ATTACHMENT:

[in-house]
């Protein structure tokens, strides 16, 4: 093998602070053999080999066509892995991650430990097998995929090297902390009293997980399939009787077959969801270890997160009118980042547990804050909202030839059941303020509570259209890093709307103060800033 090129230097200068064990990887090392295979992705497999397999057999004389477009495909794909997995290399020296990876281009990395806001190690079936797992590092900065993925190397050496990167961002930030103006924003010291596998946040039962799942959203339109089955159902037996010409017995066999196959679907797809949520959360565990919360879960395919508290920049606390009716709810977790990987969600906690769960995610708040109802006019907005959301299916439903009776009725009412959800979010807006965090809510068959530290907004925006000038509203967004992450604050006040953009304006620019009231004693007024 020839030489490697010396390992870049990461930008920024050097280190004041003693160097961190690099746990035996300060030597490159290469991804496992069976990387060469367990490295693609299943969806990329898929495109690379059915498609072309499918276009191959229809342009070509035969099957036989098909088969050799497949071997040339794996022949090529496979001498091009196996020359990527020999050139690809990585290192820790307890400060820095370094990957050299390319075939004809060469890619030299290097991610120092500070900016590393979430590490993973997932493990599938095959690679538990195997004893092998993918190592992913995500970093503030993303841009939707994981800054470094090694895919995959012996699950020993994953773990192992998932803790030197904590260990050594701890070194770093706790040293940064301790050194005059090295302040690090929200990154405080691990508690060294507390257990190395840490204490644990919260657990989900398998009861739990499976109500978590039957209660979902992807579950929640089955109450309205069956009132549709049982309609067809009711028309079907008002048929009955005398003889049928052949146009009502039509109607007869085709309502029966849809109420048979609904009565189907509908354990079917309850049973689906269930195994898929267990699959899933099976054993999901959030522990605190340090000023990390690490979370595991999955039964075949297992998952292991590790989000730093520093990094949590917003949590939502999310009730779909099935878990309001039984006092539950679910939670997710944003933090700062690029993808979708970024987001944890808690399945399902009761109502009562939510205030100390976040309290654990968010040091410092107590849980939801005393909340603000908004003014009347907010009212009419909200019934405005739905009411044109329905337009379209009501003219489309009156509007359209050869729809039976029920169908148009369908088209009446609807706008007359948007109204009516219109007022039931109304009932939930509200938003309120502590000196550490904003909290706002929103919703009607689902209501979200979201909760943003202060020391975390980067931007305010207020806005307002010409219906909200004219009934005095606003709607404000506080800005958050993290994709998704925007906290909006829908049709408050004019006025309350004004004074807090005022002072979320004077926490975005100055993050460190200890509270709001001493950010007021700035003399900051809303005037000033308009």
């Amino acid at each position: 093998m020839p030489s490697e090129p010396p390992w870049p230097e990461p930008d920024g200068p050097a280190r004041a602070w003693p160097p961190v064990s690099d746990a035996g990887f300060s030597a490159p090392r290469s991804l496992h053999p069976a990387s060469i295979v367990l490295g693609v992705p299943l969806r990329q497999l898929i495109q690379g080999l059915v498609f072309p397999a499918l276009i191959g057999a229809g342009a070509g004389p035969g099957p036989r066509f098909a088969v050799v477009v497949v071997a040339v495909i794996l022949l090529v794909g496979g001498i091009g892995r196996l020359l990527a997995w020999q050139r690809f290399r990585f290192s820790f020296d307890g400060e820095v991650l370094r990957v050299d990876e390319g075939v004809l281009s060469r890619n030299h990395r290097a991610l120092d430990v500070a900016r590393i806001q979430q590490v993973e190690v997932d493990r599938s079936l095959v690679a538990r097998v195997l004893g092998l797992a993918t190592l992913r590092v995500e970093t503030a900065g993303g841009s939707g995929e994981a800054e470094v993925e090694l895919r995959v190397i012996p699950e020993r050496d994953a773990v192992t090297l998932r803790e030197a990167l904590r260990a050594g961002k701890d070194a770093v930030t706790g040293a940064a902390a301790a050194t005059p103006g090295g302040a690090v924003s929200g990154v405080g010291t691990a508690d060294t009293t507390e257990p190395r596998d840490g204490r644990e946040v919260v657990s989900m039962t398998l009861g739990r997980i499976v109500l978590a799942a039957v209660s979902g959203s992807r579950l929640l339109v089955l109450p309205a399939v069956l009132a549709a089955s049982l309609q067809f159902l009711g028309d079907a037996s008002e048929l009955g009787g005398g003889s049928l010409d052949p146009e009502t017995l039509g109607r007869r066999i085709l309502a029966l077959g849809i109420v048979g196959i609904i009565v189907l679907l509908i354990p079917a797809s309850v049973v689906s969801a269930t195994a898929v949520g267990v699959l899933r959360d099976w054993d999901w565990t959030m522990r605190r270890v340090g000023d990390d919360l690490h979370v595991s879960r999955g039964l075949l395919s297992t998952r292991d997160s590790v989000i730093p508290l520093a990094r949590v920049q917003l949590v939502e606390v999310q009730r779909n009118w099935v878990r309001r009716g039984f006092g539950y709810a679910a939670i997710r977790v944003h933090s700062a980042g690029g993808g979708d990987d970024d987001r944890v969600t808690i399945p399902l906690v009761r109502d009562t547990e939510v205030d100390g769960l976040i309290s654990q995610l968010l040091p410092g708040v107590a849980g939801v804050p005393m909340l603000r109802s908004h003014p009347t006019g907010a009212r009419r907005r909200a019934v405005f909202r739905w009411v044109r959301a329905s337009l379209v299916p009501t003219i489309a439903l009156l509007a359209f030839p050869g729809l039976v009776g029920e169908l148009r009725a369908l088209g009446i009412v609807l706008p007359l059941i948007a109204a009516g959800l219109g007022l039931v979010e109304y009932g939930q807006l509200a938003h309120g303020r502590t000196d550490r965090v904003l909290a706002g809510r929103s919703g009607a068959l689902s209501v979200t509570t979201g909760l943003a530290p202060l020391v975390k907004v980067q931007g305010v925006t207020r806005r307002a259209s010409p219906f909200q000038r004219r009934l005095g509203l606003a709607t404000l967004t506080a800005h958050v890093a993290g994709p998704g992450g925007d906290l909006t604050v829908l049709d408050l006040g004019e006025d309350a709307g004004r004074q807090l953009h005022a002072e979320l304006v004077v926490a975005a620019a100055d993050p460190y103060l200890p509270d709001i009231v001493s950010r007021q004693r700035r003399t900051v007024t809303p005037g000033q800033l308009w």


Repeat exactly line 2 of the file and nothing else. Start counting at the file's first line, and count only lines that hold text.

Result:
């Protein structure tokens, strides 16, 4: 093998602070053999080999066509892995991650430990097998995929090297902390009293997980399939009787077959969801270890997160009118980042547990804050909202030839059941303020509570259209890093709307103060800033 090129230097200068064990990887090392295979992705497999397999057999004389477009495909794909997995290399020296990876281009990395806001190690079936797992590092900065993925190397050496990167961002930030103006924003010291596998946040039962799942959203339109089955159902037996010409017995066999196959679907797809949520959360565990919360879960395919508290920049606390009716709810977790990987969600906690769960995610708040109802006019907005959301299916439903009776009725009412959800979010807006965090809510068959530290907004925006000038509203967004992450604050006040953009304006620019009231004693007024 020839030489490697010396390992870049990461930008920024050097280190004041003693160097961190690099746990035996300060030597490159290469991804496992069976990387060469367990490295693609299943969806990329898929495109690379059915498609072309499918276009191959229809342009070509035969099957036989098909088969050799497949071997040339794996022949090529496979001498091009196996020359990527020999050139690809990585290192820790307890400060820095370094990957050299390319075939004809060469890619030299290097991610120092500070900016590393979430590490993973997932493990599938095959690679538990195997004893092998993918190592992913995500970093503030993303841009939707994981800054470094090694895919995959012996699950020993994953773990192992998932803790030197904590260990050594701890070194770093706790040293940064301790050194005059090295302040690090929200990154405080691990508690060294507390257990190395840490204490644990919260657990989900398998009861739990499976109500978590039957209660979902992807579950929640089955109450309205069956009132549709049982309609067809009711028309079907008002048929009955005398003889049928052949146009009502039509109607007869085709309502029966849809109420048979609904009565189907509908354990079917309850049973689906269930195994898929267990699959899933099976054993999901959030522990605190340090000023990390690490979370595991999955039964075949297992998952292991590790989000730093520093990094949590917003949590939502999310009730779909099935878990309001039984006092539950679910939670997710944003933090700062690029993808979708970024987001944890808690399945399902009761109502009562939510205030100390976040309290654990968010040091410092107590849980939801005393909340603000908004003014009347907010009212009419909200019934405005739905009411044109329905337009379209009501003219489309009156509007359209050869729809039976029920169908148009369908088209009446609807706008007359948007109204009516219109007022039931109304009932939930509200938003309120502590000196550490904003909290706002929103919703009607689902209501979200979201909760943003202060020391975390980067931007305010207020806005307002010409219906909200004219009934005095606003709607404000506080800005958050993290994709998704925007906290909006829908049709408050004019006025309350004004004074807090005022002072979320004077926490975005100055993050460190200890509270709001001493950010007021700035003399900051809303005037000033308009």